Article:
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Have you ever asked a woman if she was pregnant and she responded with a stern “No”? If so, did you instantly feel the need for the earth to swallow you? It is likely that from that moment you have refrained from making any comment about someone’s physique. It’s just an example but the fear of a shameful situation is so serious that it prevents some people from doing such normal things as asking questions at public meetings or seeing the gynecologist for a major checkup.
How can these fears be overcome ? New research published in the journal Motivation and Emotion, may have found the answer.
The key to dealing with an overwhelming fear of feeling humiliated or embarrassed in public may be in the perspective we take , the study suggests.
For example, when reading a previous anecdote, you will probably put yourself in the place of the “actor”, that is, one who feels the need to disappear before the blunder of the comment. But what would happen if you could limit yourself to a more distant and strictly observant perspective,like that of the reader of this news?
If you were able to adopt the perspective of an observer every time you imagined a potentially uncomfortable social situation , you would have the key. This is how researchers at Carnegie Mellon University in Pittsburgh, Pennsylvania (USA) came to this conclusion.Jiang and his team conducted three experiments , each with an ad that presented an embarrassing situation.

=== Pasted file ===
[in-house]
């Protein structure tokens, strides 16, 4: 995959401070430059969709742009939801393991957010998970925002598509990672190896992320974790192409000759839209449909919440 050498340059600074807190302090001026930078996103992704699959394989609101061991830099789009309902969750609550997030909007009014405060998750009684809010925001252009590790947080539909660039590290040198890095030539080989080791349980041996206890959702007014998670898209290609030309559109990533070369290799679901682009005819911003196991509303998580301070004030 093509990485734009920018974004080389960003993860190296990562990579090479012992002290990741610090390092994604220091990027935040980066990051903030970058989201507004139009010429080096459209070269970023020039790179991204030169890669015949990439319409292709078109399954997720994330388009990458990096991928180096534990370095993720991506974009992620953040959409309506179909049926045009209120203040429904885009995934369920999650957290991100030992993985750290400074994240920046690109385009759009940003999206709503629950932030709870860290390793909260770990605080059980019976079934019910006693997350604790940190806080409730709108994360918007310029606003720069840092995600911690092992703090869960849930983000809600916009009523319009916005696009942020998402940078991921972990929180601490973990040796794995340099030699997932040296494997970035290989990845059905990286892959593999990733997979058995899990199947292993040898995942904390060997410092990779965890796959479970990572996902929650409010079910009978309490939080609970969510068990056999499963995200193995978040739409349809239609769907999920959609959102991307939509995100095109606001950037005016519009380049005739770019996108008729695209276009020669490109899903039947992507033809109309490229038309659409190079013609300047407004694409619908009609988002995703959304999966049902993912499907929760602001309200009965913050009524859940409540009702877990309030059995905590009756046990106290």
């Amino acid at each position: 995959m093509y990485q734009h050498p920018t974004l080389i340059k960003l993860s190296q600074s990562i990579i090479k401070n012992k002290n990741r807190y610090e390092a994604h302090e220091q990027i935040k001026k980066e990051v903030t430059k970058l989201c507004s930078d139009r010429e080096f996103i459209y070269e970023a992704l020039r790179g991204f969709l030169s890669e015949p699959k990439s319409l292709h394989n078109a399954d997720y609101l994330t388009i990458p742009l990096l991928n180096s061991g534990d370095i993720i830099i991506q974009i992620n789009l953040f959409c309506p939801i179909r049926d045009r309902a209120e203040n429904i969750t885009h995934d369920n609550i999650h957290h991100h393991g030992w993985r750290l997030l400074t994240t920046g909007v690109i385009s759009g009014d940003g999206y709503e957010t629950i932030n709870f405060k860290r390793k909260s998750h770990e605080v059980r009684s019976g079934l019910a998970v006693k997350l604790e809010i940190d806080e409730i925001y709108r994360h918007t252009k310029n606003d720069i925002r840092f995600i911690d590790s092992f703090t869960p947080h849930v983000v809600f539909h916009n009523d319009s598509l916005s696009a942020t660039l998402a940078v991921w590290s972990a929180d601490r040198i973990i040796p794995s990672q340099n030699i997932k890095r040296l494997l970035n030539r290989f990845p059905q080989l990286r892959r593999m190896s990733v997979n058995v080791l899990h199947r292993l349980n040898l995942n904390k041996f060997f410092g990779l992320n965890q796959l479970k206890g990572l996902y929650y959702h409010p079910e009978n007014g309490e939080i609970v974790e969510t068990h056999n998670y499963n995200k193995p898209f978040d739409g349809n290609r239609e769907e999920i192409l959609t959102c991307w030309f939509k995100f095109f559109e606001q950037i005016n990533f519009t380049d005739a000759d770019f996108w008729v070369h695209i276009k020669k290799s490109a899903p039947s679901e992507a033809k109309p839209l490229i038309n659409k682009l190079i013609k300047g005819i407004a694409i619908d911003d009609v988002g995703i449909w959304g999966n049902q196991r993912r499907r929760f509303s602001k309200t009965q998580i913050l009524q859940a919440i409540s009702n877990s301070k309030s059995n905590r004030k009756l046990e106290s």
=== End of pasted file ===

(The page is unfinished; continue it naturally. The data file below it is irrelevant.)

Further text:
In the first experiment, the participants had to look at an advertisement in which someone farted during a yoga class . The second announcement featured people looking to get tested for sexually transmitted diseases. The third presented a scenario in which someone accidentally belches in front of a potential partner.
The researchers asked the participants how they would feel in these three situations (to what degree they identified with the ‘actor’ or with the perspective of the ‘observer’), and also tested their reactions.
The study found that people who adopted the actor’s perspective tended to be much more self-aware in social situations, but that when participants consciously tried to adopt an observer’s perspective, their levels of self-consciousness were reduced.
Therefore, training yourself to be an observer and not an actor can significantly decrease the levels of discomfort and help us to be less evasive.
These findings have profound implications in marketing psychology explains Li Jiang, leader of the work. “Avoiding embarrassment forms the basis of attempts to motivate consumers to buy a wide variety of products, from detergents that can fix stains around someone’s neck, to dishwashing liquid that can eliminate unsightly stains on dishes.”
“Shame prevents us from asking for advice on what we should do, for example, about our growing mortgage bills or unwanted pregnancies.In many cases, if we want to help ourselves, and others, we must overcome our fear of shame in social situations, “he concludes.